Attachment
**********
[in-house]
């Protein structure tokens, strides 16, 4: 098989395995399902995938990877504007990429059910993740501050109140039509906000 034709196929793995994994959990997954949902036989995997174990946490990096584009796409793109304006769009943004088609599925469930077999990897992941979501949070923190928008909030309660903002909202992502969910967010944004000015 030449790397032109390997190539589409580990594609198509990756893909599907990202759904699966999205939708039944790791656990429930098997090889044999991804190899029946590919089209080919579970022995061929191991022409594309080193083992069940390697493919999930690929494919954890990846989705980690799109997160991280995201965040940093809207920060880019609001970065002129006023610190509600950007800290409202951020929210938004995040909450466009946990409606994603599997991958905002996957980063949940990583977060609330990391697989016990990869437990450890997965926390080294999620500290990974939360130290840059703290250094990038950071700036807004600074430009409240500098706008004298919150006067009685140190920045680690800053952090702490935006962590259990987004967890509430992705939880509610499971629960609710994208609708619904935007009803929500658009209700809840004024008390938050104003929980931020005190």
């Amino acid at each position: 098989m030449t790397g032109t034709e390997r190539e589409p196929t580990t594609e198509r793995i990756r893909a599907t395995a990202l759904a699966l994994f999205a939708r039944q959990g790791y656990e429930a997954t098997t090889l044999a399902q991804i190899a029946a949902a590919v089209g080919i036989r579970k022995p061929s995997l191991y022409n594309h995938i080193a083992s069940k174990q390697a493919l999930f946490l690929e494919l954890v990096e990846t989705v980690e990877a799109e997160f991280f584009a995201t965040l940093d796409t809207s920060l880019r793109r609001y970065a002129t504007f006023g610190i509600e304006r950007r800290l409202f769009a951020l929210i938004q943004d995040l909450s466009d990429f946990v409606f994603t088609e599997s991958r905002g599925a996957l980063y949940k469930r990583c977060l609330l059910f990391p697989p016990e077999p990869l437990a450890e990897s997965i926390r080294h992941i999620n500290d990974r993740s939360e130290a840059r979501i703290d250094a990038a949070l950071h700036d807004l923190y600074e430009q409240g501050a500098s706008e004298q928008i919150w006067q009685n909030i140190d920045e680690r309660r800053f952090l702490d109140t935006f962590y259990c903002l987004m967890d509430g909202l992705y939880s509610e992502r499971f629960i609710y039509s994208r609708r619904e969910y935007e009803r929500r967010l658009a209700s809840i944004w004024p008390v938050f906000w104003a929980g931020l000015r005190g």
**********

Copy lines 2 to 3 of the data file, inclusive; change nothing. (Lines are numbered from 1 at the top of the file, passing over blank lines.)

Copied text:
């Protein structure tokens, strides 16, 4: 098989395995399902995938990877504007990429059910993740501050109140039509906000 034709196929793995994994959990997954949902036989995997174990946490990096584009796409793109304006769009943004088609599925469930077999990897992941979501949070923190928008909030309660903002909202992502969910967010944004000015 030449790397032109390997190539589409580990594609198509990756893909599907990202759904699966999205939708039944790791656990429930098997090889044999991804190899029946590919089209080919579970022995061929191991022409594309080193083992069940390697493919999930690929494919954890990846989705980690799109997160991280995201965040940093809207920060880019609001970065002129006023610190509600950007800290409202951020929210938004995040909450466009946990409606994603599997991958905002996957980063949940990583977060609330990391697989016990990869437990450890997965926390080294999620500290990974939360130290840059703290250094990038950071700036807004600074430009409240500098706008004298919150006067009685140190920045680690800053952090702490935006962590259990987004967890509430992705939880509610499971629960609710994208609708619904935007009803929500658009209700809840004024008390938050104003929980931020005190």
């Amino acid at each position: 098989m030449t790397g032109t034709e390997r190539e589409p196929t580990t594609e198509r793995i990756r893909a599907t395995a990202l759904a699966l994994f999205a939708r039944q959990g790791y656990e429930a997954t098997t090889l044999a399902q991804i190899a029946a949902a590919v089209g080919i036989r579970k022995p061929s995997l191991y022409n594309h995938i080193a083992s069940k174990q390697a493919l999930f946490l690929e494919l954890v990096e990846t989705v980690e990877a799109e997160f991280f584009a995201t965040l940093d796409t809207s920060l880019r793109r609001y970065a002129t504007f006023g610190i509600e304006r950007r800290l409202f769009a951020l929210i938004q943004d995040l909450s466009d990429f946990v409606f994603t088609e599997s991958r905002g599925a996957l980063y949940k469930r990583c977060l609330l059910f990391p697989p016990e077999p990869l437990a450890e990897s997965i926390r080294h992941i999620n500290d990974r993740s939360e130290a840059r979501i703290d250094a990038a949070l950071h700036d807004l923190y600074e430009q409240g501050a500098s706008e004298q928008i919150w006067q009685n909030i140190d920045e680690r309660r800053f952090l702490d109140t935006f962590y259990c903002l987004m967890d509430g909202l992705y939880s509610e992502r499971f629960i609710y039509s994208r609708r619904e969910y935007e009803r929500r967010l658009a209700s809840i944004w004024p008390v938050f906000w104003a929980g931020l000015r005190g």